• • Amusement Park Attendants
  • • University on-campus jobs
  • • Language tutors (for international students fluent in Spanish)

International students taking up part time jobs in Spain can earn anywhere from €7 - €10 per hour. The money made from part time jobs covers some of the living expenses here.

Working after Graduation:

Spain is one of those countries where it is very difficult for non-EU students to obtain a work permit after graduation. There is no visa specifically designated for foreign graduates of Spanish universities. Before getting a work permit, you need to get a job first. Your employer then has to authorise your hiring by proving that the job has been advertised but there were no suitable candidates from Spain or the EU. After you obtain the work and residence permit with the help of your employer, you then can apply for a work visa. In Spain, unlike in many other EU countries, a permit and a visa are not the same thing.

As you see, the post-study work visa road can be a bumpy one, however, it is not impossible to obtain a work permit if you have the right qualifications and skills. Therefore, it is essential to choose your study location carefully and plan accordingly.


IT Jobs in Spain: The Spanish IT markets and the jobs opportunities

Spain has a shortage of qualified, experienced information technology (IT) professionals to meet the growing demand – especially in the major cities, which dominate the IT market in Spain.

The jobs market is not always easy, but some professions can open a future up to you in which you can earn large wages, and even more than 100,000 euros a year. They obviously require high qualifications.

1. Commercial pilot

How much do they earn? : The initial base wage of captains ranges between 56,000 and 120,000 euros a year depending on the company for which they work, but bonuses and compliments come in addition to this. But the best thing is that pilots who already have a certain amount of experience, for instance more than ten years of flying, easily exceed these pay levels and can get a base salary of up to 200,000 euros.

What studies do you need? ; To be a pilot, you have to go through the academy and pass the tests to obtain your commercial aviation licence (ATPL). Between 2016 and 2034 a total of 1,167,000 jobs will be created, and more specifically, 558,000 commercial pilots and 609,000 aircraft maintenance engineers will be needed.

2. Surgeon

How much do they earn?: Their work in the public sector can also be combined with a similar post in private health, where wages range from a gross 60,000 to 100,000 euros a year, depending on the speciality and the professional prestige of the doctor in question.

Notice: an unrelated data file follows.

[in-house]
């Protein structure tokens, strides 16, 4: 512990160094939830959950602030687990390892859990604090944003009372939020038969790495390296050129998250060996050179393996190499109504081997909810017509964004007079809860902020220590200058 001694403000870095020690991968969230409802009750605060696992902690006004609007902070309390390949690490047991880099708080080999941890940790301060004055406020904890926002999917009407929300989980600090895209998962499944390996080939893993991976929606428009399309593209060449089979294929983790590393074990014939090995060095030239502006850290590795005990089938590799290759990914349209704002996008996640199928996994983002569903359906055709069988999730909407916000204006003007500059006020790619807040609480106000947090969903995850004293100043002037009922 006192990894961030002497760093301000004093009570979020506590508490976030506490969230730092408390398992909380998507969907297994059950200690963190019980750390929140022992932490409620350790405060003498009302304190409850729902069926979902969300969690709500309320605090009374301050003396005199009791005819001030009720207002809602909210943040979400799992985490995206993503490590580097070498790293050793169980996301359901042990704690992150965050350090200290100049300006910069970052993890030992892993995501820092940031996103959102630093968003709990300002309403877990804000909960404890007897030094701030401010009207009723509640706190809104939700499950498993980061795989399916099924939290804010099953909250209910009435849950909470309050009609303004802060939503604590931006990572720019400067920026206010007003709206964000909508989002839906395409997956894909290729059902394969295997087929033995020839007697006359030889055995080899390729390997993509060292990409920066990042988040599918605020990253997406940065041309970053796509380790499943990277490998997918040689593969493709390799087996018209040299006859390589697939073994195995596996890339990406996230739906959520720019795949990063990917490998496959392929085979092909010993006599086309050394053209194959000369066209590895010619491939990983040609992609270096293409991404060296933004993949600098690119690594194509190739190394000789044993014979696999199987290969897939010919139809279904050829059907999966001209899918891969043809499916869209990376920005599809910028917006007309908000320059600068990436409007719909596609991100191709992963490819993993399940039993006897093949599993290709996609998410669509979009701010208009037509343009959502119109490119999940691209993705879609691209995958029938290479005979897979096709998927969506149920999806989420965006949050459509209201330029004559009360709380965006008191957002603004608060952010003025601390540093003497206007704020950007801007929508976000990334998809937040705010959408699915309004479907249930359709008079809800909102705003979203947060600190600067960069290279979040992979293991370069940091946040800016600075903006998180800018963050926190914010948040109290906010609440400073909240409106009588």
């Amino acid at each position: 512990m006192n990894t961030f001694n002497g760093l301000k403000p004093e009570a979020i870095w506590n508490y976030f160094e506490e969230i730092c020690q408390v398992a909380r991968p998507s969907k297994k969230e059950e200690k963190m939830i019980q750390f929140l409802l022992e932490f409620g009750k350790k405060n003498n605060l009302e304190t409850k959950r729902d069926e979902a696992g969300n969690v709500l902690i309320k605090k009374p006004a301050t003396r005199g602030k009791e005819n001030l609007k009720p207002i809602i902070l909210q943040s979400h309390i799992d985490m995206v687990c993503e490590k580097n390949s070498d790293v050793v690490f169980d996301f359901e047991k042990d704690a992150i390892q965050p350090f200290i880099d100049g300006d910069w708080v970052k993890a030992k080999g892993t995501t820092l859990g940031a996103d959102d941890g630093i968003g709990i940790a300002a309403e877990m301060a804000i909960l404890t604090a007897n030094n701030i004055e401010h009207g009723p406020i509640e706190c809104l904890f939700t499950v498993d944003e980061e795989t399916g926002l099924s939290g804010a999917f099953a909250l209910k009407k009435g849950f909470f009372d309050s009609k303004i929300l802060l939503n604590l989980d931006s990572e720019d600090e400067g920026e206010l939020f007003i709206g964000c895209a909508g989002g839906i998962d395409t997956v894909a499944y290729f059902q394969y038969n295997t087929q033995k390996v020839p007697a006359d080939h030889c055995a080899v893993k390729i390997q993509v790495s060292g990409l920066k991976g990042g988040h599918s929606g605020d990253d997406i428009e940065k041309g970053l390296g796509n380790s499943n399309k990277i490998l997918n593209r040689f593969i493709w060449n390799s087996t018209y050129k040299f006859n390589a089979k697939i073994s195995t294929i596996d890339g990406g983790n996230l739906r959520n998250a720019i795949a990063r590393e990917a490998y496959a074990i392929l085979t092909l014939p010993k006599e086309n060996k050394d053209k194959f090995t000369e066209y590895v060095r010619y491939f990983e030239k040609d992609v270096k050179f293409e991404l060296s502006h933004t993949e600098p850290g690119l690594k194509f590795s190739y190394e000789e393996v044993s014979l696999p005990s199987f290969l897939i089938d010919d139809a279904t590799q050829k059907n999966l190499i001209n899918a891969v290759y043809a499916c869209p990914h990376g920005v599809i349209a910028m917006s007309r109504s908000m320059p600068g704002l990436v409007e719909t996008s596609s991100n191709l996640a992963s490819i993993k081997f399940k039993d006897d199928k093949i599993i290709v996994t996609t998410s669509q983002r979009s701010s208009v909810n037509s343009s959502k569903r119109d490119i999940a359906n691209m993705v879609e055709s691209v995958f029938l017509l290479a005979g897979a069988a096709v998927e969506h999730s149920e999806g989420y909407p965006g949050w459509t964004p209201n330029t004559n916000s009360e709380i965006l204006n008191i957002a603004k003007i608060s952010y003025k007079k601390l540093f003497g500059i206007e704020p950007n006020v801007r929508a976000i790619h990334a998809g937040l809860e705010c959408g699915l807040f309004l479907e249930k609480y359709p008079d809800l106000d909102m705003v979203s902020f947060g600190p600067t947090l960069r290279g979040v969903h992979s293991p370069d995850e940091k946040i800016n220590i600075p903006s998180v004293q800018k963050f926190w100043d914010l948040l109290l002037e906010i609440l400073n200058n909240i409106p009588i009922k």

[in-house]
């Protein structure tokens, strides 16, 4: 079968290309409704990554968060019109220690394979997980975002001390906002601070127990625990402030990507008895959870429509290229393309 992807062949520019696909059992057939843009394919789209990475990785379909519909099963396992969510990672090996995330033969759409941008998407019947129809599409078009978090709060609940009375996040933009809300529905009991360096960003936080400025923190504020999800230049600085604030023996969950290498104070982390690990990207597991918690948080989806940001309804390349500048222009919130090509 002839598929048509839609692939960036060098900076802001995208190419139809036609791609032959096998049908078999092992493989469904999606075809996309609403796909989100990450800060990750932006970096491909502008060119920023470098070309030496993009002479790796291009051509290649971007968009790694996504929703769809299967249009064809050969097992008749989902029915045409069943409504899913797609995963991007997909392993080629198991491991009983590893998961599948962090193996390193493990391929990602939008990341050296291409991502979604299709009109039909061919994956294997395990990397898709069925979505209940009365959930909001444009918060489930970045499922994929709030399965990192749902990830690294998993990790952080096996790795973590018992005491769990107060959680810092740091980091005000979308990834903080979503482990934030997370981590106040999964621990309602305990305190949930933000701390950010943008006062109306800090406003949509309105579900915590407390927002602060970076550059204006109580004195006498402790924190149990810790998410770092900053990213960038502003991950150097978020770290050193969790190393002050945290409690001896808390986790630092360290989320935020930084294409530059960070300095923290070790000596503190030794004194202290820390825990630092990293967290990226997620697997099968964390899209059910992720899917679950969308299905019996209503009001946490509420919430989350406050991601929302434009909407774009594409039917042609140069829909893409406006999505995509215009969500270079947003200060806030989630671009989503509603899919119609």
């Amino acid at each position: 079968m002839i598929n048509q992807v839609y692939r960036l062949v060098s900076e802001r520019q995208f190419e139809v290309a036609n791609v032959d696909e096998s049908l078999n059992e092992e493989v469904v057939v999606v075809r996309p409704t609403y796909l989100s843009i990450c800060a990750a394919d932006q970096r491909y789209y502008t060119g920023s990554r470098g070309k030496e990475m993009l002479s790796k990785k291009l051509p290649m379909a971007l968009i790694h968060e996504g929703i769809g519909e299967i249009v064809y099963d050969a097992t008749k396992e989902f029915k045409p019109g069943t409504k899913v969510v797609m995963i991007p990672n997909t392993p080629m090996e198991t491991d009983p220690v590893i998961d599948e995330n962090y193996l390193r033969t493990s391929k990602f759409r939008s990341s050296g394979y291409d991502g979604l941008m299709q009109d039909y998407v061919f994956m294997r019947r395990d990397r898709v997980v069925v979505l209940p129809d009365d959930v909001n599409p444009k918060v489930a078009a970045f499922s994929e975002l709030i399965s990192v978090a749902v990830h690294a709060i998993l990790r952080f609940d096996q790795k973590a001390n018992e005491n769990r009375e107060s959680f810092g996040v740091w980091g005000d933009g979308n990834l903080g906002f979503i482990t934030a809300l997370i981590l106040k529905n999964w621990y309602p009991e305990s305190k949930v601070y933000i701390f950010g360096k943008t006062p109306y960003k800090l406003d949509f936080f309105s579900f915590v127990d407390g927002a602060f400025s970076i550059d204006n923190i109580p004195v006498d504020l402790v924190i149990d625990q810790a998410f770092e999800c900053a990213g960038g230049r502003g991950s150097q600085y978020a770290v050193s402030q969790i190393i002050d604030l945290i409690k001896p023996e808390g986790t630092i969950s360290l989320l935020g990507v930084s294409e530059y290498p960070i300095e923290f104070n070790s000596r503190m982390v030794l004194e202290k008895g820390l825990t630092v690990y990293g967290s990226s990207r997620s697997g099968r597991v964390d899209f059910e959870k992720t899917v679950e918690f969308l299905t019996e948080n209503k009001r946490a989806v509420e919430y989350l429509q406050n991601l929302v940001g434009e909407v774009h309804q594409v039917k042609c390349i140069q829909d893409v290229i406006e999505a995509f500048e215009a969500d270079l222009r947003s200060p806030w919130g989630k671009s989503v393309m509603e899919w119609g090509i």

What studies you need?: This is an obvious case of high pay being preceded by a considerable effort in training. To be a surgeon, you have to earn a Medical Degree and then become an Internal Resident Physician before specialising in surgery.

3. Orthodontist/implantologist

How much do they earn?: Orthodontists or implantologists, with an average gross wage of 65,000 euros a year, are also among the best paid jobs. Although their wage can oscillate upwards or downwards by almost 22,000 euros, depending on the size of the company for which they work, this is still one of the best paid professions.

What studies do you need?: To be an orthodontist, you have to earn a Degree in Odontology and then specialise in orthodontics through a master’s degree or postgraduate course. This is also a profession in which the continuous scientific development makes ongoing training a key factor in the profession.

4. Engineering project director

How much do they earn? : They have an average wage of 60,000 euros a year.

What studies do you need?: In addition to a degree in engineering, this management post also requires a very high level of English, a master’s degree or specific training in project management. And although this is not part of regulated education, leadership and communication skills are essential, as well as the ability to mediate in conflicts and solve problems.

5. ICT Director

How much do they earn?: There is one of the professions with which you can earn a higher wage: they earn an average wage in excess of 50,000 euros a year.

What studies do you need?: An ICT director normally has to have a Degree in IT Engineering. Obviously too, broad knowledge of computer systems, networks and software products is also necessary, as well as good communication and organisation skills to plan the work and manage teams.

6. Real estate jobs

For a number of years the real estate industry has without doubt been the biggest source of employment in Spain. As long as property prices kept rising, builders kept building and Agents kept selling. It was Win, Win for everyone, for a while anyway.